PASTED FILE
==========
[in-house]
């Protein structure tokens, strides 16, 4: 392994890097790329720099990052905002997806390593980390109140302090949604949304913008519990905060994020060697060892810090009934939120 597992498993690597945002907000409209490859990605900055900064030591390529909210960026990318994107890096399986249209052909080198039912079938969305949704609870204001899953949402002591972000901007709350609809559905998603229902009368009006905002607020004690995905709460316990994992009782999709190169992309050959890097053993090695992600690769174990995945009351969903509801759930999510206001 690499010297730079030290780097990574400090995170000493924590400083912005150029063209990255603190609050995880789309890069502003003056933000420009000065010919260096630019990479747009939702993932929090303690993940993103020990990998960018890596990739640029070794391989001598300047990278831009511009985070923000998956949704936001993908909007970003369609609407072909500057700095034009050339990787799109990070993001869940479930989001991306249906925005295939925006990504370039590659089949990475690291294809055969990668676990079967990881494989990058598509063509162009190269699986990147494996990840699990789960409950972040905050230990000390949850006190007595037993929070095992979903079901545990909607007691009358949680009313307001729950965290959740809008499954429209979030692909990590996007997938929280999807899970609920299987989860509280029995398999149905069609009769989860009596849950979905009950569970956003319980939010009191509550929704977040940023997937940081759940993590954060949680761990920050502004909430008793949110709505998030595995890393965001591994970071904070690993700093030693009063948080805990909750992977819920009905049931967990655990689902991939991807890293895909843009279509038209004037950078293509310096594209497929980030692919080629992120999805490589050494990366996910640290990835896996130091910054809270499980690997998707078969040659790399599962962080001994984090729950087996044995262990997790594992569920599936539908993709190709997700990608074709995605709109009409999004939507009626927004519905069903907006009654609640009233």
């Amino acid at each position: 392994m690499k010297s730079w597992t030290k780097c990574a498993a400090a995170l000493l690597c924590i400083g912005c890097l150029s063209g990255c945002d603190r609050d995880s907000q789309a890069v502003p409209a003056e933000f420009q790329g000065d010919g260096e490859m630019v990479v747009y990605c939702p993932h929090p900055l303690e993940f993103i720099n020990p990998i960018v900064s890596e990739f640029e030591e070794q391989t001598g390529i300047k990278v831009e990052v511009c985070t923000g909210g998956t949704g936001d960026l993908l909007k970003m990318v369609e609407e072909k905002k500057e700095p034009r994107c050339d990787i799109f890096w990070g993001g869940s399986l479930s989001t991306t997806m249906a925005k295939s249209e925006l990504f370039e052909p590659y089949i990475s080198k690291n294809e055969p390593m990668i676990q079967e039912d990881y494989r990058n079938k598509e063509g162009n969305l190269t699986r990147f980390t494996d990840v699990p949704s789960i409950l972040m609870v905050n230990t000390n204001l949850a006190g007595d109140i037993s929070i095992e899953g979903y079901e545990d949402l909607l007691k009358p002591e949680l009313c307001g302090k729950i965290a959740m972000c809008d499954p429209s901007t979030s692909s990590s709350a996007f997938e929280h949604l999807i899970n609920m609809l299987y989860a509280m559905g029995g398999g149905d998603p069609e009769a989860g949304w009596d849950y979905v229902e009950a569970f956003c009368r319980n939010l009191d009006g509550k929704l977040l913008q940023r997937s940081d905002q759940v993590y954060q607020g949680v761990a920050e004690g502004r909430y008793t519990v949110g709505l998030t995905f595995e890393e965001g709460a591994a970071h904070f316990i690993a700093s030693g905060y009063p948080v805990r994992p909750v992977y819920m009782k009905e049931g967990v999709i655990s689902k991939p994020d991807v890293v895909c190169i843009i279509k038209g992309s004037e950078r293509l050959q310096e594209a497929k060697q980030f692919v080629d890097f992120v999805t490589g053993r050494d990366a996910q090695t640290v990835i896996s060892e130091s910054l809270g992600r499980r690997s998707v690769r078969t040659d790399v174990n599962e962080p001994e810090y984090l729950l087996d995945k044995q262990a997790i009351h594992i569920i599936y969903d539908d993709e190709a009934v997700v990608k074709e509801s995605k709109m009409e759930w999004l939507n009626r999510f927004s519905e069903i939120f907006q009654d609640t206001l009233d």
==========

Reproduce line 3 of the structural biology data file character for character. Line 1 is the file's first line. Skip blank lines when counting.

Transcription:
């Amino acid at each position: 392994m690499k010297s730079w597992t030290k780097c990574a498993a400090a995170l000493l690597c924590i400083g912005c890097l150029s063209g990255c945002d603190r609050d995880s907000q789309a890069v502003p409209a003056e933000f420009q790329g000065d010919g260096e490859m630019v990479v747009y990605c939702p993932h929090p900055l303690e993940f993103i720099n020990p990998i960018v900064s890596e990739f640029e030591e070794q391989t001598g390529i300047k990278v831009e990052v511009c985070t923000g909210g998956t949704g936001d960026l993908l909007k970003m990318v369609e609407e072909k905002k500057e700095p034009r994107c050339d990787i799109f890096w990070g993001g869940s399986l479930s989001t991306t997806m249906a925005k295939s249209e925006l990504f370039e052909p590659y089949i990475s080198k690291n294809e055969p390593m990668i676990q079967e039912d990881y494989r990058n079938k598509e063509g162009n969305l190269t699986r990147f980390t494996d990840v699990p949704s789960i409950l972040m609870v905050n230990t000390n204001l949850a006190g007595d109140i037993s929070i095992e899953g979903y079901e545990d949402l909607l007691k009358p002591e949680l009313c307001g302090k729950i965290a959740m972000c809008d499954p429209s901007t979030s692909s990590s709350a996007f997938e929280h949604l999807i899970n609920m609809l299987y989860a509280m559905g029995g398999g149905d998603p069609e009769a989860g949304w009596d849950y979905v229902e009950a569970f956003c009368r319980n939010l009191d009006g509550k929704l977040l913008q940023r997937s940081d905002q759940v993590y954060q607020g949680v761990a920050e004690g502004r909430y008793t519990v949110g709505l998030t995905f595995e890393e965001g709460a591994a970071h904070f316990i690993a700093s030693g905060y009063p948080v805990r994992p909750v992977y819920m009782k009905e049931g967990v999709i655990s689902k991939p994020d991807v890293v895909c190169i843009i279509k038209g992309s004037e950078r293509l050959q310096e594209a497929k060697q980030f692919v080629d890097f992120v999805t490589g053993r050494d990366a996910q090695t640290v990835i896996s060892e130091s910054l809270g992600r499980r690997s998707v690769r078969t040659d790399v174990n599962e962080p001994e810090y984090l729950l087996d995945k044995q262990a997790i009351h594992i569920i599936y969903d539908d993709e190709a009934v997700v990608k074709e509801s995605k709109m009409e759930w999004l939507n009626r999510f927004s519905e069903i939120f907006q009654d609640t206001l009233d």